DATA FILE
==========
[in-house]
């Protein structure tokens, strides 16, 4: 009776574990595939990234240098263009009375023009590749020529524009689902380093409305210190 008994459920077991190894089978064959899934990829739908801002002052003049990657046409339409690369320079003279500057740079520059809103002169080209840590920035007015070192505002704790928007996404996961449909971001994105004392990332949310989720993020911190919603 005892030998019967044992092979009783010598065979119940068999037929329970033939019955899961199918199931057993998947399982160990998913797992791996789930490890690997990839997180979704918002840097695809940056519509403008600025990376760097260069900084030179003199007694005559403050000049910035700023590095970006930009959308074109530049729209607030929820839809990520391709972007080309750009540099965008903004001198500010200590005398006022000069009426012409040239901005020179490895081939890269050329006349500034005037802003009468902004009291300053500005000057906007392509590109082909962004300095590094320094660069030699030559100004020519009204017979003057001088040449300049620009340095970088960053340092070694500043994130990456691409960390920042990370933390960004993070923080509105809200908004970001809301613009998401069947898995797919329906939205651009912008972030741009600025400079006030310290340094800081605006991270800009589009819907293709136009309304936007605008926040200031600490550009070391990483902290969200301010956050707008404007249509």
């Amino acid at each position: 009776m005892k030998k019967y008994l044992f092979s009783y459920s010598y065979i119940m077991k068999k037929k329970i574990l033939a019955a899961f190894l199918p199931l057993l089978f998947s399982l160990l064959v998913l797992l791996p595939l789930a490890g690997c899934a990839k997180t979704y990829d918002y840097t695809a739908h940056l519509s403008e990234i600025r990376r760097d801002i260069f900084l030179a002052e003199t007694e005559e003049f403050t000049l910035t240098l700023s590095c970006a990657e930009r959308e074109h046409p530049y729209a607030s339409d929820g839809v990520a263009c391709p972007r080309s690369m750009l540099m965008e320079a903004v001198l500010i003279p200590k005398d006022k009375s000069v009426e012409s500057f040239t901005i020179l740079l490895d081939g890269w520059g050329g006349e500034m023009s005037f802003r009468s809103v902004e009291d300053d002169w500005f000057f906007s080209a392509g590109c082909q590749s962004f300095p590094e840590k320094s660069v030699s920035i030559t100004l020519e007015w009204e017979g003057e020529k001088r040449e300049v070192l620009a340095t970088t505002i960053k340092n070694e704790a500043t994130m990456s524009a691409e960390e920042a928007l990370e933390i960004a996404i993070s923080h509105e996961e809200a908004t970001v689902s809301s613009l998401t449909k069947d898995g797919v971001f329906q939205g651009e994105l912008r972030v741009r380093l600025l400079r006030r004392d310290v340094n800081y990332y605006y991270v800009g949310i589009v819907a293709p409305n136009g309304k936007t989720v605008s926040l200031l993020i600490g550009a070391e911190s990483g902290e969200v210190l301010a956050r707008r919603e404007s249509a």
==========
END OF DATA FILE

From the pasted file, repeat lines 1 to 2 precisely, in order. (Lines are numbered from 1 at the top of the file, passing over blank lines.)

[in-house]
């Protein structure tokens, strides 16, 4: 009776574990595939990234240098263009009375023009590749020529524009689902380093409305210190 008994459920077991190894089978064959899934990829739908801002002052003049990657046409339409690369320079003279500057740079520059809103002169080209840590920035007015070192505002704790928007996404996961449909971001994105004392990332949310989720993020911190919603 005892030998019967044992092979009783010598065979119940068999037929329970033939019955899961199918199931057993998947399982160990998913797992791996789930490890690997990839997180979704918002840097695809940056519509403008600025990376760097260069900084030179003199007694005559403050000049910035700023590095970006930009959308074109530049729209607030929820839809990520391709972007080309750009540099965008903004001198500010200590005398006022000069009426012409040239901005020179490895081939890269050329006349500034005037802003009468902004009291300053500005000057906007392509590109082909962004300095590094320094660069030699030559100004020519009204017979003057001088040449300049620009340095970088960053340092070694500043994130990456691409960390920042990370933390960004993070923080509105809200908004970001809301613009998401069947898995797919329906939205651009912008972030741009600025400079006030310290340094800081605006991270800009589009819907293709136009309304936007605008926040200031600490550009070391990483902290969200301010956050707008404007249509």